• In the waning days of his presidency, Adams was able to conclude a peace with France and to appoint moderate Federalist John Marshall as chief justice. Long after the party was dead, Marshall preserved its principles from the bench.



  • Adams' wife, Abigail, was an enormous influence over his life and herself advocated for American women.


external image 500px-Hebrew_timeline.svg.png Timeline


  • March 1797- Adams is sworn in as the second President of the United States


  • Summer 1797- Committed to maintaining neutrality, Adams announces the appointment of a peace mission to France 


  • March- April 1798- Quasi- War with France escalates with the XYZ Affair


  • May- June 1798-  Opposed to a declaration of war but favoring precautionary military buildup, Adams proposes the creation of the Department of the Navy. Congress approves.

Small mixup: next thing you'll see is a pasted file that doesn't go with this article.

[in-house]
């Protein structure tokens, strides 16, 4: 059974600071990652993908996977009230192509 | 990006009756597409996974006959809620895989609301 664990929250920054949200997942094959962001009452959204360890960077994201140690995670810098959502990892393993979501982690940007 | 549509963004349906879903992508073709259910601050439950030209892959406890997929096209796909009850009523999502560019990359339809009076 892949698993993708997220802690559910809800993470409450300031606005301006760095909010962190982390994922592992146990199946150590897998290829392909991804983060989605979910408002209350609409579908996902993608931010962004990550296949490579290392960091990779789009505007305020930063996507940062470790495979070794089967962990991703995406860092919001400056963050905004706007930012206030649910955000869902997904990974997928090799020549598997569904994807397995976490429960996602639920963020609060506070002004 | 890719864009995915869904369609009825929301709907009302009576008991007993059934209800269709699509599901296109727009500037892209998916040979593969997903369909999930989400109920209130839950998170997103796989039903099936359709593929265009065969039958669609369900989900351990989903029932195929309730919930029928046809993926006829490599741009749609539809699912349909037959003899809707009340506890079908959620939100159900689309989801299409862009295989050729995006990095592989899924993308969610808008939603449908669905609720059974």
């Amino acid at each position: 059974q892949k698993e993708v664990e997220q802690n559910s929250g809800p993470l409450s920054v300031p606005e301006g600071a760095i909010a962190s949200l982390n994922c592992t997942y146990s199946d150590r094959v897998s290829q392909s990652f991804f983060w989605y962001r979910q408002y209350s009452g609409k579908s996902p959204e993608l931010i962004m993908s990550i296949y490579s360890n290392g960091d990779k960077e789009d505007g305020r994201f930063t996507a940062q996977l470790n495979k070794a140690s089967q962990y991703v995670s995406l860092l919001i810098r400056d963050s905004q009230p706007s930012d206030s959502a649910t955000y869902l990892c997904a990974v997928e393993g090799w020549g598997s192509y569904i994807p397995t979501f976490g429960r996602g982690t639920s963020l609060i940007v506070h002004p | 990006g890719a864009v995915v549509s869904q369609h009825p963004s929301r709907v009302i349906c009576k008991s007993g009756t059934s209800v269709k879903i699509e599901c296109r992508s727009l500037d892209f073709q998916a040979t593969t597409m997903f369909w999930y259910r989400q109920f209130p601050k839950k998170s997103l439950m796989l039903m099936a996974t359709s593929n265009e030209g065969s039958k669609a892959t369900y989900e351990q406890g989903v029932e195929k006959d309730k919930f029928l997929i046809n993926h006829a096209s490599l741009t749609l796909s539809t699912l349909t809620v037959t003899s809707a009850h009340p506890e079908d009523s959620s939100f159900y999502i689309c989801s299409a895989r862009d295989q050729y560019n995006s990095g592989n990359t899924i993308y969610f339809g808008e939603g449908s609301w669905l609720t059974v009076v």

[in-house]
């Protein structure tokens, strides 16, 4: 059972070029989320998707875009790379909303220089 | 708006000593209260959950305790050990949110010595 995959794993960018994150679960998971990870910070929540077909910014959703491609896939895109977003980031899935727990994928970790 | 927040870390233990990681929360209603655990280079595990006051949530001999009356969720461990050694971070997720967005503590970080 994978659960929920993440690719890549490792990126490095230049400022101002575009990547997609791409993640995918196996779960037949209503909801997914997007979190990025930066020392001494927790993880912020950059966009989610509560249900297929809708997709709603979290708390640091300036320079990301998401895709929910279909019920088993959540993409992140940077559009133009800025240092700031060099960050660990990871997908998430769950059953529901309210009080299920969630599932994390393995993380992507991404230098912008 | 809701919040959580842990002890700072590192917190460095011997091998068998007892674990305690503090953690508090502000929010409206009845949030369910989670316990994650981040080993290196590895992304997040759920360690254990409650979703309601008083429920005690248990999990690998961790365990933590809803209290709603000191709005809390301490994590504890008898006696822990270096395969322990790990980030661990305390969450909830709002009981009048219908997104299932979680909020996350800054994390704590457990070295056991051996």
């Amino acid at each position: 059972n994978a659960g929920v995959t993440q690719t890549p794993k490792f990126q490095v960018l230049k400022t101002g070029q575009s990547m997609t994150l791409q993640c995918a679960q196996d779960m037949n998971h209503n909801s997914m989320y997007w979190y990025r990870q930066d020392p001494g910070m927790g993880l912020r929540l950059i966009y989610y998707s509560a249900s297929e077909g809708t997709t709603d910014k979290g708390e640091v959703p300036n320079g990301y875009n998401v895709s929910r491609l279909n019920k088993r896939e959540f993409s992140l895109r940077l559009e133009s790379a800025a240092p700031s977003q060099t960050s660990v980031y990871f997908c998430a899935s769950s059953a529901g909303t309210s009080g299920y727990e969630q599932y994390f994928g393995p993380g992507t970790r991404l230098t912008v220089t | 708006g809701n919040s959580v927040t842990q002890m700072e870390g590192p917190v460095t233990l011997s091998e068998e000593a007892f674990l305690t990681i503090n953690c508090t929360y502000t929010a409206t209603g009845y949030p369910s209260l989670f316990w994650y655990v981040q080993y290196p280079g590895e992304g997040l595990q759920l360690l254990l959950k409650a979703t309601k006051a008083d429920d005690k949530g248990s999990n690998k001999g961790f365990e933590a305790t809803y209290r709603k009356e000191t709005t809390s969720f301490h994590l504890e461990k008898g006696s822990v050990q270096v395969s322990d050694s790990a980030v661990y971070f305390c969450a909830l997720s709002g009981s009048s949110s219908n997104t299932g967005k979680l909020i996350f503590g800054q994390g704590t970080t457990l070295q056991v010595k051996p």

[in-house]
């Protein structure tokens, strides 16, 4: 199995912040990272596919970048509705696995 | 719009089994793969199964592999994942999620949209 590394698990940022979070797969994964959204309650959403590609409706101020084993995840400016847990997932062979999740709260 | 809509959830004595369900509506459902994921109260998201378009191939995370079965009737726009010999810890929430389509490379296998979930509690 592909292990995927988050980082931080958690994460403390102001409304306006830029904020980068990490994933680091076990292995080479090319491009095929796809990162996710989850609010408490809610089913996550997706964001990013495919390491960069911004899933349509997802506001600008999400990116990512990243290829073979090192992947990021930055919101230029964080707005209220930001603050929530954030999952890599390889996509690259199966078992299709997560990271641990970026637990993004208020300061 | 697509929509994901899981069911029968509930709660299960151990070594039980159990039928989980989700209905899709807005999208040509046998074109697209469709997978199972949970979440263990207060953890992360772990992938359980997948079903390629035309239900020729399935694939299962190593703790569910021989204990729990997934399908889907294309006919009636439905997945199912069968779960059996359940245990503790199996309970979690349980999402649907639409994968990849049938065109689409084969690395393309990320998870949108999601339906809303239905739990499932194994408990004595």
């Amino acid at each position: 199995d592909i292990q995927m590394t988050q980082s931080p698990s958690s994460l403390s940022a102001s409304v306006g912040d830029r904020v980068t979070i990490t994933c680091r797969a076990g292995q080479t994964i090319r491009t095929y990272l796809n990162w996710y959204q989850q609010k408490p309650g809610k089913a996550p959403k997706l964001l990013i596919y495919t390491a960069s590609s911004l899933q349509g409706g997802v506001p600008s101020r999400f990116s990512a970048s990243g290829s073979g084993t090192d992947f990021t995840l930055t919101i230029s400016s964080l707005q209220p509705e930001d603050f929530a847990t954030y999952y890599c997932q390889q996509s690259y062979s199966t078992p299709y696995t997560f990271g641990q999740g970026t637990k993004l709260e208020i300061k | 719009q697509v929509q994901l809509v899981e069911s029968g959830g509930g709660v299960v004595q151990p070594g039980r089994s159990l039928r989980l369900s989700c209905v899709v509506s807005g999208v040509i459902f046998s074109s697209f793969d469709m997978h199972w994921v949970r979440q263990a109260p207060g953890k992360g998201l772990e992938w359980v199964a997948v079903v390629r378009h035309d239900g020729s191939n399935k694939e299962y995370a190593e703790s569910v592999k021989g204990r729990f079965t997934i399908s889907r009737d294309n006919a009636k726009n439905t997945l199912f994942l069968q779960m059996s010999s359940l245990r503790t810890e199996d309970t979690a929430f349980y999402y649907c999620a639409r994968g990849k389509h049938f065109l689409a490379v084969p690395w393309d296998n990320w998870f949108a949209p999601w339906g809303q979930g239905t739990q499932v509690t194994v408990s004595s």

• July 1798- Adam signs into law the Alien and Sedition Acts


  • February- October 1799-  Against the wishes of his Federalist Party, Adams appoints a second peace delegation to France. Adams travels to Trenton to meet with his cabinet and dispatch commissioners to France, where there is growing political crisis.


  • May 1800-  A Federalist caucus in Congress selects Adams and Charles Cotesworth Pinckney as the party's nominees in the election of 1800. The Republicans nominate Thomas Jefferson and Aaron Burr.


  • November 1800-  Adams becomes the first president to live in the recently completed President's House in Washington, D.C.


  • December 1800-  Adams loses to Jefferson in presidential election.


Interactive Timeline of John Adams: https://www.timetoast.com/timelines/john-adams-timeline